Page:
Of the three schools listed to the VLR, two in Bedford County were constructed for African American students during the era of public school segregation in Virginia. Both schools were affiliated with broad efforts across numerous Virginia jurisdictions to avoid school integration by offering Blacks improved educational facilities that would ostensibly comply with the “separate but equal” rationale on which segregation was based.
Bedford Training School, built during 1929-1930, was the county’s first public school to provide secondary education for African American students. Virginia’s Department of Education provided architectural plans for the school, which the county expanded in 1939-1940 to house additional classrooms in a two-story rear addition. With renovations, Bedford Training School became a consolidated elementary school for Black students in 1954, part of the county’s attempt at separate but equal education.
The Colonial Revival style, well preserved brick school building illustrates the preference in Virginia for a traditional style for educational buildings during the first half of the 20th century. In 1970, the county fully integrated the school, and later repurposed the building for the Bedford County School Board offices.
Susie G. Gibson High School, constructed between 1953 and 1954 under the separate but equal impetus, was the county’s sole high school for Black students and a culmination of the Black community’s campaign to secure high school education for its children. Located on a hilltop campus in the Town of Bedford, it was named for former teacher and activist Susie G. Gibson, the county’s supervisor of African American education for 22 years before her death in 1949.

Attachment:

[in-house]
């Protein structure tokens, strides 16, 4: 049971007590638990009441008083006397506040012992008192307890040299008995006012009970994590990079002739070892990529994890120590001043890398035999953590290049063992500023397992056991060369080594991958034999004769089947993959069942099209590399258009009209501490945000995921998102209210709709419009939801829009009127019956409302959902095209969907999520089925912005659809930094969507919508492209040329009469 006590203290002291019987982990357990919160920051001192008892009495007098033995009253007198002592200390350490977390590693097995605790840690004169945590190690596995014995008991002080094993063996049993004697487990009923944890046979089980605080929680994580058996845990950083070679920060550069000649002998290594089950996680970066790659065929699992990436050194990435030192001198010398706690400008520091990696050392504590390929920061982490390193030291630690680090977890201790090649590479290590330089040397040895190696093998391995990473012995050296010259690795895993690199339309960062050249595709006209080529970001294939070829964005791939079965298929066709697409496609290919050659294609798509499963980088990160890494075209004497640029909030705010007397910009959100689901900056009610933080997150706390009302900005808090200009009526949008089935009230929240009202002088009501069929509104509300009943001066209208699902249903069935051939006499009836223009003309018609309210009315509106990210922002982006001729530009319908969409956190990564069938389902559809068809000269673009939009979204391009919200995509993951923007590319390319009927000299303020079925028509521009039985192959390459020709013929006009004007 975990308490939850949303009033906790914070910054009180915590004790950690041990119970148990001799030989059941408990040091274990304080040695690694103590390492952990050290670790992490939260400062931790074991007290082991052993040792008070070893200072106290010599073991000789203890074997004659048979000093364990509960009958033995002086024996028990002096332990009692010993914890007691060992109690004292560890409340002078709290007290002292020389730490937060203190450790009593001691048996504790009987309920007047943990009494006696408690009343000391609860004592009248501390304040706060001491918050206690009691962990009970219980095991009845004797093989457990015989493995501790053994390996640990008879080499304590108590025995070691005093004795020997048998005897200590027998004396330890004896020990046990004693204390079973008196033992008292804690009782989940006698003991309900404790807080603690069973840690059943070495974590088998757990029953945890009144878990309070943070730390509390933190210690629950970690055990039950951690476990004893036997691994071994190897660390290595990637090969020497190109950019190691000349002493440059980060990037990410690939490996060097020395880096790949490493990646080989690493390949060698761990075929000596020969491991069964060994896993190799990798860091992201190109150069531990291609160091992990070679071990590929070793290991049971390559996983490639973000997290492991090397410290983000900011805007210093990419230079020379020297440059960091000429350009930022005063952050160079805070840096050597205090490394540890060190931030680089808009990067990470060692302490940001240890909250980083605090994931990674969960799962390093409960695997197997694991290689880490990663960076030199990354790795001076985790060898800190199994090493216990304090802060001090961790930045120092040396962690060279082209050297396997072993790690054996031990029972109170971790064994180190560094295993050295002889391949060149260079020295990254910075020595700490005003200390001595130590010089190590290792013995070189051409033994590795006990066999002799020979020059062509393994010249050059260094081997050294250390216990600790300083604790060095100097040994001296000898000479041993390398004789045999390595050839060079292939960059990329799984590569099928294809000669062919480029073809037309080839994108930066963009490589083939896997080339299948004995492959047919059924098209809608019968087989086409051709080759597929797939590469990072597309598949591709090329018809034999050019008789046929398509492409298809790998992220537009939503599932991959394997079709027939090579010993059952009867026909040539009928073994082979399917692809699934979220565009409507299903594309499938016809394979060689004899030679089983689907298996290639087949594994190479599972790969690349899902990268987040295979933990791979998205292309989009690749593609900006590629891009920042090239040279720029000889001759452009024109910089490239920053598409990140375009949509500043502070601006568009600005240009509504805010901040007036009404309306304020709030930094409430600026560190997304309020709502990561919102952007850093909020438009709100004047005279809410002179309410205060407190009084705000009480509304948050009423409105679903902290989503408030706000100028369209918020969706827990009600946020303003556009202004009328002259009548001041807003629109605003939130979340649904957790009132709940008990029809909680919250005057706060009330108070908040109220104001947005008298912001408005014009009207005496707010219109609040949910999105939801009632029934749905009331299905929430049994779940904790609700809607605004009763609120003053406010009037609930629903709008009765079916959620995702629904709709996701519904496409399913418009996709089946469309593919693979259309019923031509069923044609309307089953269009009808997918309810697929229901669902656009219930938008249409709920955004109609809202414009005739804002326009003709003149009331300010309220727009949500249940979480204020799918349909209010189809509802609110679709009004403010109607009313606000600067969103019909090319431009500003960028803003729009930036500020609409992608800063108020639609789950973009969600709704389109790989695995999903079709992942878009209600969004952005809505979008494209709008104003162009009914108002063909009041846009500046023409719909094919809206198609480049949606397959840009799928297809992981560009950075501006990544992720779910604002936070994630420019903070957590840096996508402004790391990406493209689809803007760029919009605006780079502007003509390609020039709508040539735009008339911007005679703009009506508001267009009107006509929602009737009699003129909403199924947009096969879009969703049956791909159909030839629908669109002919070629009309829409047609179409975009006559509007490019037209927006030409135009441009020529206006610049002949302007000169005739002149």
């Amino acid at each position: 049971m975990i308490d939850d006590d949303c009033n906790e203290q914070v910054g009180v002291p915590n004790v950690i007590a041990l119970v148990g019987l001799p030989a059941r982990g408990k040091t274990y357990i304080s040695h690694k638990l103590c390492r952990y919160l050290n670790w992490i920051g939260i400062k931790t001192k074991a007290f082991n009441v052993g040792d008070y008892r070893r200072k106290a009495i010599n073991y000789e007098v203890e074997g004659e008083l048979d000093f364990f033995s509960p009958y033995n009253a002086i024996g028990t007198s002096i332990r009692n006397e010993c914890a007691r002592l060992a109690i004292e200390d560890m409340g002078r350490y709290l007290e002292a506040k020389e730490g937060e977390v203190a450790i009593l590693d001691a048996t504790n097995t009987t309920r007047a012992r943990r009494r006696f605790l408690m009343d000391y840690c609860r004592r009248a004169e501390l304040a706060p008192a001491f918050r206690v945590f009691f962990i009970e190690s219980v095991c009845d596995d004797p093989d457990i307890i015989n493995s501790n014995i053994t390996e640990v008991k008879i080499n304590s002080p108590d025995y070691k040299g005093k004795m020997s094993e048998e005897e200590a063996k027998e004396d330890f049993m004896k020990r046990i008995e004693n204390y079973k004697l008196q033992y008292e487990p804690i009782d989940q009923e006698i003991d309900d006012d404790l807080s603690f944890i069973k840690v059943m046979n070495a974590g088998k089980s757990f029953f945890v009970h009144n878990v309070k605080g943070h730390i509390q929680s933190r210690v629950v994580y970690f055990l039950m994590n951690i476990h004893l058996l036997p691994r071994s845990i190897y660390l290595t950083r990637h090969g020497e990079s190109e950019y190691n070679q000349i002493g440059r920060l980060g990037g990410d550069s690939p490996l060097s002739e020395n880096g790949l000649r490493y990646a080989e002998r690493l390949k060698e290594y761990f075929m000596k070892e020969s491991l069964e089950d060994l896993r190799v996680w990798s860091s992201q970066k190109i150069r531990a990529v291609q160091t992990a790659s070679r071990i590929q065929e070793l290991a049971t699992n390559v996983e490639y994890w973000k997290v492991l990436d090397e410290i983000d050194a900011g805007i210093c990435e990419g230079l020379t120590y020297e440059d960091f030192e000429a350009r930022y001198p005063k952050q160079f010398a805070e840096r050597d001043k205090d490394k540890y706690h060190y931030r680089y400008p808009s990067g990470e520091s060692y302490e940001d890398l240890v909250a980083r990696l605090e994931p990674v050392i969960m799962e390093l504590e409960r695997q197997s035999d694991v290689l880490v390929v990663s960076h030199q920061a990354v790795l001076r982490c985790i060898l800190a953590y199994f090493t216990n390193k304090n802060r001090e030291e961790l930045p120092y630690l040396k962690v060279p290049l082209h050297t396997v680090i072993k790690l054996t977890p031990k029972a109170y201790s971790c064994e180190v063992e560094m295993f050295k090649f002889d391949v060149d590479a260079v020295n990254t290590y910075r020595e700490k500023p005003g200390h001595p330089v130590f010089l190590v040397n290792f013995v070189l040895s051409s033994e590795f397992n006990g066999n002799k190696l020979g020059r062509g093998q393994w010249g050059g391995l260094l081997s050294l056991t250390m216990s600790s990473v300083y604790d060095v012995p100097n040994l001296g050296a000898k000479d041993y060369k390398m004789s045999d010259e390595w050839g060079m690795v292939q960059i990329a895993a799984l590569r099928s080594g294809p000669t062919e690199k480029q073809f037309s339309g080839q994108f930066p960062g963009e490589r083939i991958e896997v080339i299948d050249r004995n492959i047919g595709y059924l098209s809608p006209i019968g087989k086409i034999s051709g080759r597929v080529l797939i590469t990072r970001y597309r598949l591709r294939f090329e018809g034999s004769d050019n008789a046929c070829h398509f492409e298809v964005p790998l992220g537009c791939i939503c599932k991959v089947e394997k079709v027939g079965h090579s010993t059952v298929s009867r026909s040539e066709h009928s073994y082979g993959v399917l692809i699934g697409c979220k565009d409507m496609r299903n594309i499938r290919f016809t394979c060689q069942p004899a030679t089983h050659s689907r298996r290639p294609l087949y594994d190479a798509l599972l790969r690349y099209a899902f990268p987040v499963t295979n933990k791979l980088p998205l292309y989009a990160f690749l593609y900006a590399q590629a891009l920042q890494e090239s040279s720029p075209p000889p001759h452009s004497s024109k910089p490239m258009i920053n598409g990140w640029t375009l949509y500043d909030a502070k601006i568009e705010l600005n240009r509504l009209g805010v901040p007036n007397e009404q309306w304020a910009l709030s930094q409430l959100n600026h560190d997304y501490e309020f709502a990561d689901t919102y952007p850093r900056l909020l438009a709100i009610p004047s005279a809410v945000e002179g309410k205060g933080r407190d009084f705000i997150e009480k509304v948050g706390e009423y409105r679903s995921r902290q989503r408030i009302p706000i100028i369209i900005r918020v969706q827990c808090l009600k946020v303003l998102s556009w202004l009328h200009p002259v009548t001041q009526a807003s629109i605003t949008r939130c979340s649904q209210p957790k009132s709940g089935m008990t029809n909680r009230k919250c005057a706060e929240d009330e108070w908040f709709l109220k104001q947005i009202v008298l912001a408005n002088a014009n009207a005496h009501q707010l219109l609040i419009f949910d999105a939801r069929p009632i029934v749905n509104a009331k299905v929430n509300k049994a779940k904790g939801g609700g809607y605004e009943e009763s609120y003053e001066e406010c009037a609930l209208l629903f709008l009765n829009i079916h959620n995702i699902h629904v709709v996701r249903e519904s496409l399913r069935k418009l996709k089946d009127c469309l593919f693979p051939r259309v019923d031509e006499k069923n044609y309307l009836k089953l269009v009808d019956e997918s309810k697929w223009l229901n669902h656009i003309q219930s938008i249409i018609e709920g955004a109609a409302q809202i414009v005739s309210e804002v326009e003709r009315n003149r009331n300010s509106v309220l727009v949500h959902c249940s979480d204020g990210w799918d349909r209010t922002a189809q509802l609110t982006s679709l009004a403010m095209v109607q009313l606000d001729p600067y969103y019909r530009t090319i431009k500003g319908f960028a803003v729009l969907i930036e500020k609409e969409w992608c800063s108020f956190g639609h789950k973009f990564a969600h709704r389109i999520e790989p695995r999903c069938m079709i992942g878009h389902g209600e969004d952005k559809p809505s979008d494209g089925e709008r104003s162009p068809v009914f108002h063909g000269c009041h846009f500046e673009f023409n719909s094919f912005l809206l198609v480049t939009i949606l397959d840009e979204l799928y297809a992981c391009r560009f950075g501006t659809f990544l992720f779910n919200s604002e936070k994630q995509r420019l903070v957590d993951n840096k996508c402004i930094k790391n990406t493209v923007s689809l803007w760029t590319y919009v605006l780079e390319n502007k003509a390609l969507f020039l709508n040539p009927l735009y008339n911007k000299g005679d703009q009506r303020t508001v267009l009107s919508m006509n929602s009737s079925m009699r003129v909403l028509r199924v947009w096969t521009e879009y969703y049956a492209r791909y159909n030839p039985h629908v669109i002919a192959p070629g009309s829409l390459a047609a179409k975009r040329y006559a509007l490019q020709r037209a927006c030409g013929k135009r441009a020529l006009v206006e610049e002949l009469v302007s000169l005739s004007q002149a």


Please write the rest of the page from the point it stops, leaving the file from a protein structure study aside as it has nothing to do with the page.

Designed in the International Style by Lynchburg-based architect Stanhope S. Johnson, the exceptionally well-preserved school building embodies Modern Movement design with its functional, human-scale, strictly rectilinear buildings and lack of extraneous ornamentation. In 1966, the county added a large auditorium and additional classrooms. Since the integration of Bedford County schools in 1970, the county has repurposed Susie G. Gibson High School for multiple educational uses.
In Pulaski County, the two-story brick Claremont Elementary School was constructed in 1952, with additions in 1953, to alleviate overcrowding in its elementary schools in conjunction with the county Board of Education’s 1950s campus improvement campaign. Exemplifying the Virginia Department of Education’s initiative to support mid-20th century progressive trends and supply students with spacious, well-ventilated, and amply lit instructional areas, the school is one of the county’s most intact 1950s educational buildings.
Designed by the Roanoke-based firm Smithey and Boynton, the building’s Modernist characteristics include a flat-roofed, angular form, horizontal massing, and tall, steel-frame, multi-pane windows. The 8.29-acre campus served Pulaski’s elementary-grade students and gave residents a community center until 2004. It currently retains the look and feel of its original setting, although renovations undertaken around 2007 temporarily diminished the building’s character.